Monday, January 28, 2013

Compression Garments do not Enhance High Intensity Exercise in Hot Radiant Conditions.

Compression Garments do not Enhance High Intensity Exercise in Hot Radiant Conditions.

Jan 2013


Department of Sport and Exercise Science, University of Portsmouth, Portsmouth, U.K.



To establish the thermal and performance effects of wearing a lower-body graduated compression garment (GCG; COMPRESSION) in a hot environment (35.2 (0.1)°C) with a representative radiant heat load (~800 W.m2) in contrast to a CONTROL (running shorts) and SHAM condition (a compression garment 1-size larger than that recommended by the manufacturer) with the latter included to establish any placebo effect.


Eight participants (mean [SD]); age 21 [2]years; height 1.77 [0.06]m; mass 72.8 [7.1]kg; surface area, 1.89 [0.10]m2) completed three treadmill tests at a fixed speed for 15-minutes followed by a self-paced 5 kilometre time trial (TT). Performance (completion time) and pacing (split time), thermal responses (aural [Tau], skin [Tskin], mean body temperature [Tb], cardiac frequency [fc]) and perceptual responses (rating of perceived exertion [RPE], thermal sensation [TS], thermal comfort [TC]) were measured.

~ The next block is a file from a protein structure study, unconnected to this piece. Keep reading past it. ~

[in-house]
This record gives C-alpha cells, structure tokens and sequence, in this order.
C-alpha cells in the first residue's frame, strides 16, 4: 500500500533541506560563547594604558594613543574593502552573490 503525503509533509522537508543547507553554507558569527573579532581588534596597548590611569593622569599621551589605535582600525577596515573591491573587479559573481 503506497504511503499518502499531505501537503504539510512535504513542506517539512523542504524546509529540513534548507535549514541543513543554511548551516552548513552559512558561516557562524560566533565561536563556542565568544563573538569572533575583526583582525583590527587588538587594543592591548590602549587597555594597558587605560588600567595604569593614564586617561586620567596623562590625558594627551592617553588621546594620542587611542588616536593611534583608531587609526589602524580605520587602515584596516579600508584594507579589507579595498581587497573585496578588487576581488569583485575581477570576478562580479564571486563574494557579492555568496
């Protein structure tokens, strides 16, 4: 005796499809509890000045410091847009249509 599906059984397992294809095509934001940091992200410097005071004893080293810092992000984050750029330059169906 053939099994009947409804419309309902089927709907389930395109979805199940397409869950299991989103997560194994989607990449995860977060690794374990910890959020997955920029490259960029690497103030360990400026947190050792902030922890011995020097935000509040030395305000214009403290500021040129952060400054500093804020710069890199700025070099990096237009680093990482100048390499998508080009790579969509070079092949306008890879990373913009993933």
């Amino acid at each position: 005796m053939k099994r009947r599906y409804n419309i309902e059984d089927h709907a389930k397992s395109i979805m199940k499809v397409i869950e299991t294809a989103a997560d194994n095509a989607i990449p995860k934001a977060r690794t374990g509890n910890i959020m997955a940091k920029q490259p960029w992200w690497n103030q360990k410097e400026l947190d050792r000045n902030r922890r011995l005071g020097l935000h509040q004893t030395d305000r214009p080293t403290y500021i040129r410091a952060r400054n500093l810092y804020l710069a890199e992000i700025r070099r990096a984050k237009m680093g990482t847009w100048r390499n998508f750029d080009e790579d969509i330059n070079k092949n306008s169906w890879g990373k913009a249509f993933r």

Performance in COMPRESSION was not different to either SHAM or CONTROL at any stage (p>0.05); completion time 26.08 (4.08), 26.05 (3.27), 25.18 (3.15) minutes, respectively. At the end of the 5 km TT, RPE was not different; 19 (1) across conditions. In general, thermal and perceptual responses were not different although the radiant heat load increased site-specific skin temperature (quadricep) in the garment conditions.


GCG did not enhance performance in a hot environment with a representative radiant heat load. The SHAM treatment did not benefit perception. GCG provided no evidence of performance enhancement.

**Note: Those of us with lymphedema however, MUST, wear our compression garments and/or wraps.**

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